President Bashar Assad
Photo: AFP

Europe: Racing to Damascus

After long period of isolation from West, in last week alone Germany, Great Britain, France and Spain all send envoys to Damascus. Syrian officials: Meetings are expression of European position, which is in opposition to the will of the American Administration that wants to isolate Syria

A shot in the dark between Syria and the West? No less than five Western emissaries arrived in Syria within the last week. Official Syrian sources reported Wednesday that "The meetings are an expression of the European position, which is in opposition to the will of the American Administration that wants to isolate Syria."


A series of parleys (between the envoys and Syrian officials) were held this week, after a long period of Syrian isolation from the West, since the assassination of former Lebanese Prime Minister Rafik Hariri (in a car bombing in February).


The meetings began with the arrival of German Foreign Ministry director-general, who met with Syrian Foreign Minister Walid Mualem, on Sunday evening, followed by Spanish Foreign Minister Miguel Moratinos.


London sent British Prime Minister Tony Blair's top Foreign Office aide, Nigel Sheinwald, who said that a French security official secretly visited Damascus this week. It's worth pointing out that France, headed by President Jacques Chirac is particularly hostile towards Syrian leader, President Bashar Assad, since the Hariri hit.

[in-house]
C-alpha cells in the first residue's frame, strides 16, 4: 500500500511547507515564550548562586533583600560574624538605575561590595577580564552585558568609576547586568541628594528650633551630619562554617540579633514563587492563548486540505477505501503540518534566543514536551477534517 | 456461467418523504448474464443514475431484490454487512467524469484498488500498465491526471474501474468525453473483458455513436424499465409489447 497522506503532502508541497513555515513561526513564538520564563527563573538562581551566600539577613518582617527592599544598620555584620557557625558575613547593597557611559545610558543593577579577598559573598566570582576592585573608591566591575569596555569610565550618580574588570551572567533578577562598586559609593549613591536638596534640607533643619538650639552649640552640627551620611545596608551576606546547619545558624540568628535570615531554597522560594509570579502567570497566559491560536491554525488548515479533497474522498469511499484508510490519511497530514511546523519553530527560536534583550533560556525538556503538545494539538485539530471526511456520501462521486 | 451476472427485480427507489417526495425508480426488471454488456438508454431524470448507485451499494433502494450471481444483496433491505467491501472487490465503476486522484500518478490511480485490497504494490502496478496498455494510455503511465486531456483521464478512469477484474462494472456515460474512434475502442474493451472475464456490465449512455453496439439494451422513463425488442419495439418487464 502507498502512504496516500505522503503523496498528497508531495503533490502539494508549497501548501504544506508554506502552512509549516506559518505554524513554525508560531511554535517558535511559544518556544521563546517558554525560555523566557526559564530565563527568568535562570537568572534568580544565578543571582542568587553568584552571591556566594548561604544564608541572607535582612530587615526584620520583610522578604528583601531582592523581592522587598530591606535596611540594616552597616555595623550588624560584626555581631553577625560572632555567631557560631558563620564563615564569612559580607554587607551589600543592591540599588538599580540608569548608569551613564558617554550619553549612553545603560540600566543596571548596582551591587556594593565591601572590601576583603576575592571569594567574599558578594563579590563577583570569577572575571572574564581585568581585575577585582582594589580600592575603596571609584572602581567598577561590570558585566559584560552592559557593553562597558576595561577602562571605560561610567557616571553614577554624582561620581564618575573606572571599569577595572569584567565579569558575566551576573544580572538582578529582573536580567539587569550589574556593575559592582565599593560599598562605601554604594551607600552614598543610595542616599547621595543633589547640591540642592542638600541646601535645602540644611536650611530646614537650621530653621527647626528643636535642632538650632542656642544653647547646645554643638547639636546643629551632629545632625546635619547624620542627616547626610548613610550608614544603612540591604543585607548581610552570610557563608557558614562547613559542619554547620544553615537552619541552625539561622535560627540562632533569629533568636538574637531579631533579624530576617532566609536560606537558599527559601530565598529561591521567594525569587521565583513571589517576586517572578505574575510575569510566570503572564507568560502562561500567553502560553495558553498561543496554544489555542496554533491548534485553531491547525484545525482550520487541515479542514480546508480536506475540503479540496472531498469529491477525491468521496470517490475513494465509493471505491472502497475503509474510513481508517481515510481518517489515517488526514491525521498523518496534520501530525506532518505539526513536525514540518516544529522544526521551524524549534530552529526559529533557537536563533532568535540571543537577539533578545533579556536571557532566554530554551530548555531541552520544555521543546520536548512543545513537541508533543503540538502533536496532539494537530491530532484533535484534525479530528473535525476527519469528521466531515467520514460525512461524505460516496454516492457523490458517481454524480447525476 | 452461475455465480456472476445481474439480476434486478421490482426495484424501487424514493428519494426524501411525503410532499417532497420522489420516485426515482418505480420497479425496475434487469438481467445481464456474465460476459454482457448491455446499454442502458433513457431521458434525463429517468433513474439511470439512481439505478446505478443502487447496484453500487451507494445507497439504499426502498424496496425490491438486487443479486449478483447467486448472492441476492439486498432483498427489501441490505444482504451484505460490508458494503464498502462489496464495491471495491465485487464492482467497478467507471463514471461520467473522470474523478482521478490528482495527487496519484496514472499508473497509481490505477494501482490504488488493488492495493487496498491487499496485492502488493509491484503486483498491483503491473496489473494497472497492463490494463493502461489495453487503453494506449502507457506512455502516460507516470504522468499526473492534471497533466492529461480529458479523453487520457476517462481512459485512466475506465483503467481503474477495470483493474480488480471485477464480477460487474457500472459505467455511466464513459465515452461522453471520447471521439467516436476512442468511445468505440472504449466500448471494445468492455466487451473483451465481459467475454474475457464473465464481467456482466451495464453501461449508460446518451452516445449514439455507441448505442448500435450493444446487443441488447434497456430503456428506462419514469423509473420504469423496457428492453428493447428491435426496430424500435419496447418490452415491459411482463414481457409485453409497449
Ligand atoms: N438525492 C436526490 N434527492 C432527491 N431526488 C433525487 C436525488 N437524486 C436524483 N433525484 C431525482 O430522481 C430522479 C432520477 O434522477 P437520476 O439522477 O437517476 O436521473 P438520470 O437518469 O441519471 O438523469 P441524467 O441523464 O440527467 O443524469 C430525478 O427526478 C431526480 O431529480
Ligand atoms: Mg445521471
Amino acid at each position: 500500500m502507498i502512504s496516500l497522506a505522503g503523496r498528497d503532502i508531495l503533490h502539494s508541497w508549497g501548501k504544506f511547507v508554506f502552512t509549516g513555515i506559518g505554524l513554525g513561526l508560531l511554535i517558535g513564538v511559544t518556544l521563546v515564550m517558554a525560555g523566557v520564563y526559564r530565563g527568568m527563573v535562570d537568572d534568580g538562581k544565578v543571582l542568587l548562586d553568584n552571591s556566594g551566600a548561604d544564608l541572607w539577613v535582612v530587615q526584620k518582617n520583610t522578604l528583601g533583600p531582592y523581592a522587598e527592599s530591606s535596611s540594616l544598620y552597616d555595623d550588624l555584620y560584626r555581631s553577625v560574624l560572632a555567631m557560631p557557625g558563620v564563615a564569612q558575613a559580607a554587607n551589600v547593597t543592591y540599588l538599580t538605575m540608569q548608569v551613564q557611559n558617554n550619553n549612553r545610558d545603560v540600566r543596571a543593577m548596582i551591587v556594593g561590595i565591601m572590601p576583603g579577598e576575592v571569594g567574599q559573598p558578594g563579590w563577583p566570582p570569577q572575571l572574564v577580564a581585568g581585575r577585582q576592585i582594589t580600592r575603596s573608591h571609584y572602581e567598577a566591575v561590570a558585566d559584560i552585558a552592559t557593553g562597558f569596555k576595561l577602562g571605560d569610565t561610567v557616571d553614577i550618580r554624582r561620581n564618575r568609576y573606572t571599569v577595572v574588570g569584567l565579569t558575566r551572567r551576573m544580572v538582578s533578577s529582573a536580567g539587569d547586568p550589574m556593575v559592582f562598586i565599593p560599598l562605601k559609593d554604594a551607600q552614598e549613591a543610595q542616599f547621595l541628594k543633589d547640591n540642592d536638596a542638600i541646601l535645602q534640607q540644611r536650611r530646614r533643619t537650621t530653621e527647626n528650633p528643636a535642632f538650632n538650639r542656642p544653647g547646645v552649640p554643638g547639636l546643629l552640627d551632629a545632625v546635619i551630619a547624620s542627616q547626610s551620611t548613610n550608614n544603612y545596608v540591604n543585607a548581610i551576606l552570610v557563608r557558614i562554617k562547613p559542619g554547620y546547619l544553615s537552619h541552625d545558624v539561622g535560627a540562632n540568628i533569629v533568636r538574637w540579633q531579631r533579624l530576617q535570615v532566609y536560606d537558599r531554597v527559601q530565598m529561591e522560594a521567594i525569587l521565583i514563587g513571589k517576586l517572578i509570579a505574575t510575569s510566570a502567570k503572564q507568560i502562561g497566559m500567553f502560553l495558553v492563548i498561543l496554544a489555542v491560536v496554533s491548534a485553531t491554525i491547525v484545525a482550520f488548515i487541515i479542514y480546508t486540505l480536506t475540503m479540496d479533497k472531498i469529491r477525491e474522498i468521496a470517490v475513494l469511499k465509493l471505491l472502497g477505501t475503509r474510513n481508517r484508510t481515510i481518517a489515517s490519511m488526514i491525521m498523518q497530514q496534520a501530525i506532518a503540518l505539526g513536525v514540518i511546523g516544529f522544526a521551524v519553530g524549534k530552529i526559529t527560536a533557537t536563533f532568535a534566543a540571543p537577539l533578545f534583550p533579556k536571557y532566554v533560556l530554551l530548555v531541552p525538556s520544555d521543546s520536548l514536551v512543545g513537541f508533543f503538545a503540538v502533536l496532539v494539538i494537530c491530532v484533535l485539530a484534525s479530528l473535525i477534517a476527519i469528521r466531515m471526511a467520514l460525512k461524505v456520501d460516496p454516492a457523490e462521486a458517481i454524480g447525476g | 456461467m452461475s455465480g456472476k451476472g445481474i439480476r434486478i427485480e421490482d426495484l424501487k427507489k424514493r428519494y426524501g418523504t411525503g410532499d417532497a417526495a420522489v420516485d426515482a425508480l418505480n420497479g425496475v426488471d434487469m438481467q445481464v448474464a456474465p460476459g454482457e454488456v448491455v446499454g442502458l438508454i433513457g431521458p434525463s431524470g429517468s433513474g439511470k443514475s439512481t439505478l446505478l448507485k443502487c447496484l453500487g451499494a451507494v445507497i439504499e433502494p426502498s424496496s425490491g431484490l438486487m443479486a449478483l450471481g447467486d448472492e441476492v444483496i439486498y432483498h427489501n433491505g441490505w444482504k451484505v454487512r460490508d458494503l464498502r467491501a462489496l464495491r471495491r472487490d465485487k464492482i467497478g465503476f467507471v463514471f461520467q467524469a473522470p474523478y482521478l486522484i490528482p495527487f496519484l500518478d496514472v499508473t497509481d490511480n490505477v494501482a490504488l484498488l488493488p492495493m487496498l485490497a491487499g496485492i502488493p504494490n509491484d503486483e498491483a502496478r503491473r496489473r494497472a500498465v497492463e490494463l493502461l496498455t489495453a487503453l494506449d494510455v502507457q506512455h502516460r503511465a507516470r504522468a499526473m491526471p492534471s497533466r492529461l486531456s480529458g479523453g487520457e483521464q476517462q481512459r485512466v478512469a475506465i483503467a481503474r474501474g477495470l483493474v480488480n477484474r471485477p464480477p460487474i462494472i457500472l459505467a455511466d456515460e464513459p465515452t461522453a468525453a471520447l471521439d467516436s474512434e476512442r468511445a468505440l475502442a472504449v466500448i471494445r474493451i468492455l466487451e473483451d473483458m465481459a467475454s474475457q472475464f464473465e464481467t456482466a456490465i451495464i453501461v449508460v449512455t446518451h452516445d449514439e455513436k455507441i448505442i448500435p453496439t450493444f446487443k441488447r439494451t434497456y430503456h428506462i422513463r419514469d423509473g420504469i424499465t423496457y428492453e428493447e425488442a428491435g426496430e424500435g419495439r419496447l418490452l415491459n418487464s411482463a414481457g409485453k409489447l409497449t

It was also reported this week that the Polish foreign minister also paid a call in Damascus.


Diplomatic sources told the London-based Arabic language newspaper Al-Hayat that, "Feelers being sent out by Western states towards Syria are in their infancy, and are meant to get a sense of how Syria plans deals with a range of issues, notably, Iraq, Lebanon, the Palestinian issue, as well as the willingness of Syria to play a constructive role in these matters."


One example would be the issue of kidnapped Israeli soldier Gilad Shalit, or the degree of support for the Lebanese government, headed by Fouad Siniora.


"We have made it clear to the Syrians that they can choose between playing a more constructive role, regionally, or continuing to support terrorism in the face of opposition by the International community," in the words of one Downing Street official, who denied that the visit was a sea change in attitudes towards Damascus.


פרסום ראשון: 11.02.06, 18:55
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